Confident Yates full of Tour ambition
Nuits-Saint-Georges (France) (AFP) –
A year ago Adam Yates was one of the Tour de France revelations in finishing fourth and now his twin brother Simon has lofty ambitions.
Adam Yates surprised even himself when he won the young rider's white jersey a year ago and spent much of the race in the top three before finishing fourth, behind winner Chris Froome, Frenchman Romain Bardet and Nairo Quintana of Colombia.
But that success, and Simon Yates's own strong showing at last year's Vuelta a Espana, means the latter came to the Tour with a definite aim.
"I came here with more ambition because I've already ridden top 10 in a Grand Tour," said the British Orica rider.
"I'd like to continue with that, that's where I'd like to be: I'd like to be a GC (general classification) rider.
"For sure I came here with more ambition. Straight away we came here with the goal to win the white jersey.
"My bro, last year he'd never really ridden for GC so we didn't know if he could last the three weeks."
Yates, 24, was 89th in his last Tour appearance in 2015 but since then had a strong Vuelta last year and in April was second to Australian Richie Porte in the Tour of Romandie -- his best result yet in a major one-week stage race.
He's made a good start to this race and on Wednesday climbed into the white jersey his brother won last year after a strong sixth-placed finish on the first mountain finale of the race left him sixth overall.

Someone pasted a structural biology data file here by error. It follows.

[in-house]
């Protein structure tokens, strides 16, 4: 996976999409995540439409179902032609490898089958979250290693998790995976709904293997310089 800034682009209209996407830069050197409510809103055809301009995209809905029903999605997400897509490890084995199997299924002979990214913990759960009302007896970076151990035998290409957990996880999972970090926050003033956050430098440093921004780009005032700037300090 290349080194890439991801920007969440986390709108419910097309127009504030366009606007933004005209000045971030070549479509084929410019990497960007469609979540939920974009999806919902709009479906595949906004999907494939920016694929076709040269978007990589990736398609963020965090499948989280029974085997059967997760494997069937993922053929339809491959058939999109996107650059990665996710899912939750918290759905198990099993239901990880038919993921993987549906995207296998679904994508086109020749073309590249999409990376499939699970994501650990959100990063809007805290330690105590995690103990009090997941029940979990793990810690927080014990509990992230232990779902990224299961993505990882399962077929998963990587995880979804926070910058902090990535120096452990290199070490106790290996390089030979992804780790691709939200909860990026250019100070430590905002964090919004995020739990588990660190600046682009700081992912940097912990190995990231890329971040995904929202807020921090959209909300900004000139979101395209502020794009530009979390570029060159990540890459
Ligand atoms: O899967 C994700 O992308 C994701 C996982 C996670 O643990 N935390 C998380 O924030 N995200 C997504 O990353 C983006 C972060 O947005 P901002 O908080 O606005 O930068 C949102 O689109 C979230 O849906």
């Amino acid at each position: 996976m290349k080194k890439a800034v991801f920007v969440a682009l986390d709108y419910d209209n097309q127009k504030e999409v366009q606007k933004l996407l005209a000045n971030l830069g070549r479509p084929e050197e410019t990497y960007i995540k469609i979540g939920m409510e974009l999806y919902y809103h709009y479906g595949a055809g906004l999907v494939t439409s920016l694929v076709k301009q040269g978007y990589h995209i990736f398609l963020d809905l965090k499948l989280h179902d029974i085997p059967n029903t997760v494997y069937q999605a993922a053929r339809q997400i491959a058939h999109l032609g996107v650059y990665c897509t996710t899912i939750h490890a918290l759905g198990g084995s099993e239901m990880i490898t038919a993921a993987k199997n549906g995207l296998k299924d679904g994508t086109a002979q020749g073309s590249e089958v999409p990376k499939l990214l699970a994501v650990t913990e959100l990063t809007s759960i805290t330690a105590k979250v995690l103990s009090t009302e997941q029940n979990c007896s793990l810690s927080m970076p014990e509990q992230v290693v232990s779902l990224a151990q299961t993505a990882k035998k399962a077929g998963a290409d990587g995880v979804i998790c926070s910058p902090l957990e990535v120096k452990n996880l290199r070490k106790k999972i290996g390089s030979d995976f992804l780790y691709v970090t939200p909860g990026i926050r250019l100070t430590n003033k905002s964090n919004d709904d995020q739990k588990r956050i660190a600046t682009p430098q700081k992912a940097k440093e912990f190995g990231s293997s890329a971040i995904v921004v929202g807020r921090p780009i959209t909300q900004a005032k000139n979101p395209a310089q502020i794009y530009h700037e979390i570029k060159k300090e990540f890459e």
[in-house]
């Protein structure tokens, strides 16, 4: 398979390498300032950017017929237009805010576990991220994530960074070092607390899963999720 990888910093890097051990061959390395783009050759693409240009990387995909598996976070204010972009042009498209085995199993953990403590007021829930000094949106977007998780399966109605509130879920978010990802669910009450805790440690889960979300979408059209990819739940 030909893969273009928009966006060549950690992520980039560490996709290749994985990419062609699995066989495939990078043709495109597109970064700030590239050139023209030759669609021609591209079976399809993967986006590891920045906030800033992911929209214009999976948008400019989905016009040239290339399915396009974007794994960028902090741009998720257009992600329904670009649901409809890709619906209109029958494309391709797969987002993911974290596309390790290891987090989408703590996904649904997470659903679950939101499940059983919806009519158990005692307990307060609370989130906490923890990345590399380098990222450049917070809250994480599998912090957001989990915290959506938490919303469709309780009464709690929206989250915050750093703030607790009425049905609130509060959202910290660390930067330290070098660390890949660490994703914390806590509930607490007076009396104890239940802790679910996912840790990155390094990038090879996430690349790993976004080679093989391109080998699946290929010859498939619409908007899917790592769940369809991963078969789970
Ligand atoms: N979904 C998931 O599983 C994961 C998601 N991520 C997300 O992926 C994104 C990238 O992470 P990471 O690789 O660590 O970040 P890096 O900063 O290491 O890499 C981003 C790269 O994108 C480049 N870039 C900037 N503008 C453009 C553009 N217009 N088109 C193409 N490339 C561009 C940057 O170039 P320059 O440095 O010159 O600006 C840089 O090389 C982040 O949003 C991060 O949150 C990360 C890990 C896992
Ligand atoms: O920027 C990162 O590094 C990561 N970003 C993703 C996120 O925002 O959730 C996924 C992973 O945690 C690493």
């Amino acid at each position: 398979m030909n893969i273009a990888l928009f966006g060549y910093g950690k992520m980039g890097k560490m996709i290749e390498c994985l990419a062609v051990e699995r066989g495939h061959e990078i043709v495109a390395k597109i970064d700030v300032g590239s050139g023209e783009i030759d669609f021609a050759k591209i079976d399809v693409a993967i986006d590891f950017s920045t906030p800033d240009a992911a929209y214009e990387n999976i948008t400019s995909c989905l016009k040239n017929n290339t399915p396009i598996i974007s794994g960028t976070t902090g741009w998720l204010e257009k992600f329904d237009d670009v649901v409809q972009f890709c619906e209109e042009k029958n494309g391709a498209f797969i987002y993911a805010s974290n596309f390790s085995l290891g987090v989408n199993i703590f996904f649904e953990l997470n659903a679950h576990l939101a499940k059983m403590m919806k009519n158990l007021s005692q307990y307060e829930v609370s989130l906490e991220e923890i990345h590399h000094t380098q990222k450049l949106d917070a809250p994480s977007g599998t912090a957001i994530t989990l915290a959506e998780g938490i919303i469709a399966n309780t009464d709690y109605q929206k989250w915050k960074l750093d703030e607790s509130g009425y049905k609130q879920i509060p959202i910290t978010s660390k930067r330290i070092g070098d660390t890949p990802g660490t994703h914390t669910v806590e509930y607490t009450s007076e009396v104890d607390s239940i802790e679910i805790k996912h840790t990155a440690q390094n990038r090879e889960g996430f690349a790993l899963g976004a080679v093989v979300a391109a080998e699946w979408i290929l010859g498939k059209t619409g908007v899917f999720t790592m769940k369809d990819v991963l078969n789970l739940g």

He's guarded about his overall chances but believes this weekend's back-to-back mountain stages in the Jura and then the Alps will go some way to demonstrating who's capable of what on this Tour.
"There's not many opportunities for the GC guys this year to really make a difference, so I think every day counts and the weekend's going to be (two of) those days."
Yates might be one of the most likely contenders to attack in the mountains this weekend, but he says compatriot Froome, the race leader, won't be just sitting back and defending the yellow jersey.
"Froomey likes to be aggressive, the (Sky) team are up for the challenge," he said.
"There's a long way to go and a lot of hard stages (but) they'll give it a go."
- 'Very decisive' -
Froome believes this weekend's eighth and ninth stages, in particular Sunday's, will shake up the overall sandings, but he insisted there are tougher challenges to come later in the race, including the final week in the Alps.
"It is going to be an important block these next two days, certainly Sunday's stage is going to be very decisive," said the 32-year-old.
The Mont du Chat climb on Sunday is one of the toughest in the race and classified as hors (above) category.
It's 8.7km long and averages a 10.3 percent gradient, but it also comes after another two hors category climbs that are almost as tough.
Froome and many of his rivals also tackled it during last month's Criterium du Dauphine.
"There's going to be a lot of climbing and we'll see a lot more damage than in the Dauphine on that climb," he said of the Mont du Chat.
"But I do believe there are tougher stages back-to-back later in the race; for example the Telegraphe and Galibier stage followed by the Izoard the next day is a harder combination than what we're up against these next two days.
"But certainly Sunday's stage is going to be very decisive."
Those Alpine stages 17 and 18 feature some monsters that are longer than the Mont du Chat climb, but not as steep.
Their summits all sit at more than 2,000 metres above sea level while this weekend's climbs peak at more than 500 metres lower.
© 2017 AFP